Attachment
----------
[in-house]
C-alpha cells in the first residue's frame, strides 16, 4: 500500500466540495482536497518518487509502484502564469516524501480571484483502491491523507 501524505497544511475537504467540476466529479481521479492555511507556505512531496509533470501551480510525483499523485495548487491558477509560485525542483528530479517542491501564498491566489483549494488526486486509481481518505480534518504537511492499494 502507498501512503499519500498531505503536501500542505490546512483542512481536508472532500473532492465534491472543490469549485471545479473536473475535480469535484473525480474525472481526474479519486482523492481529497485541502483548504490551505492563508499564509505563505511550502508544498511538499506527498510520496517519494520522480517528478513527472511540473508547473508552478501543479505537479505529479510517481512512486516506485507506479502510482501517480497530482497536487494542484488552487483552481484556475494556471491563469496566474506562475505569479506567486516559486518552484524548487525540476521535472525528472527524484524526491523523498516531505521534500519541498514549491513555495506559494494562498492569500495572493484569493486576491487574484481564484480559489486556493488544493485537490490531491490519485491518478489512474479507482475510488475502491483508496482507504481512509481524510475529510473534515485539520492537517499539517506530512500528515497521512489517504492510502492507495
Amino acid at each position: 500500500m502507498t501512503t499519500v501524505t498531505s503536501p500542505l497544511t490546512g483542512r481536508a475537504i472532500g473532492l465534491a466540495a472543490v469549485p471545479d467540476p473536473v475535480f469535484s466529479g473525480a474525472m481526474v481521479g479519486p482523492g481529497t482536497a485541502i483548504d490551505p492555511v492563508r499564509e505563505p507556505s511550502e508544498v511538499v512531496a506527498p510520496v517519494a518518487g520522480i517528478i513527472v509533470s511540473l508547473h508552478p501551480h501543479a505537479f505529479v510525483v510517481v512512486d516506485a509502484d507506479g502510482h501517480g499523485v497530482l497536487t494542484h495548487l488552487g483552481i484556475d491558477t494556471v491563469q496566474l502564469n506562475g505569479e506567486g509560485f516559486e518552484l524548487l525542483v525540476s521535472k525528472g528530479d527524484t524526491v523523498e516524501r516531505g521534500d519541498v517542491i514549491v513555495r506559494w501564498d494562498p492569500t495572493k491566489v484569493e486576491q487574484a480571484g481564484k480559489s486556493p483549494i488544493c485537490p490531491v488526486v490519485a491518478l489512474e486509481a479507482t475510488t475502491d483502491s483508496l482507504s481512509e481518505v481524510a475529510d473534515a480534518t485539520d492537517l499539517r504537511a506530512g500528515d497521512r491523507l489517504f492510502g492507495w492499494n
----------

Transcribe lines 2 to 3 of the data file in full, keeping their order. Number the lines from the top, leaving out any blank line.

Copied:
C-alpha cells in the first residue's frame, strides 16, 4: 500500500466540495482536497518518487509502484502564469516524501480571484483502491491523507 501524505497544511475537504467540476466529479481521479492555511507556505512531496509533470501551480510525483499523485495548487491558477509560485525542483528530479517542491501564498491566489483549494488526486486509481481518505480534518504537511492499494 502507498501512503499519500498531505503536501500542505490546512483542512481536508472532500473532492465534491472543490469549485471545479473536473475535480469535484473525480474525472481526474479519486482523492481529497485541502483548504490551505492563508499564509505563505511550502508544498511538499506527498510520496517519494520522480517528478513527472511540473508547473508552478501543479505537479505529479510517481512512486516506485507506479502510482501517480497530482497536487494542484488552487483552481484556475494556471491563469496566474506562475505569479506567486516559486518552484524548487525540476521535472525528472527524484524526491523523498516531505521534500519541498514549491513555495506559494494562498492569500495572493484569493486576491487574484481564484480559489486556493488544493485537490490531491490519485491518478489512474479507482475510488475502491483508496482507504481512509481524510475529510473534515485539520492537517499539517506530512500528515497521512489517504492510502492507495
Amino acid at each position: 500500500m502507498t501512503t499519500v501524505t498531505s503536501p500542505l497544511t490546512g483542512r481536508a475537504i472532500g473532492l465534491a466540495a472543490v469549485p471545479d467540476p473536473v475535480f469535484s466529479g473525480a474525472m481526474v481521479g479519486p482523492g481529497t482536497a485541502i483548504d490551505p492555511v492563508r499564509e505563505p507556505s511550502e508544498v511538499v512531496a506527498p510520496v517519494a518518487g520522480i517528478i513527472v509533470s511540473l508547473h508552478p501551480h501543479a505537479f505529479v510525483v510517481v512512486d516506485a509502484d507506479g502510482h501517480g499523485v497530482l497536487t494542484h495548487l488552487g483552481i484556475d491558477t494556471v491563469q496566474l502564469n506562475g505569479e506567486g509560485f516559486e518552484l524548487l525542483v525540476s521535472k525528472g528530479d527524484t524526491v523523498e516524501r516531505g521534500d519541498v517542491i514549491v513555495r506559494w501564498d494562498p492569500t495572493k491566489v484569493e486576491q487574484a480571484g481564484k480559489s486556493p483549494i488544493c485537490p490531491v488526486v490519485a491518478l489512474e486509481a479507482t475510488t475502491d483502491s483508496l482507504s481512509e481518505v481524510a475529510d473534515a480534518t485539520d492537517l499539517r504537511a506530512g500528515d497521512r491523507l489517504f492510502g492507495w492499494n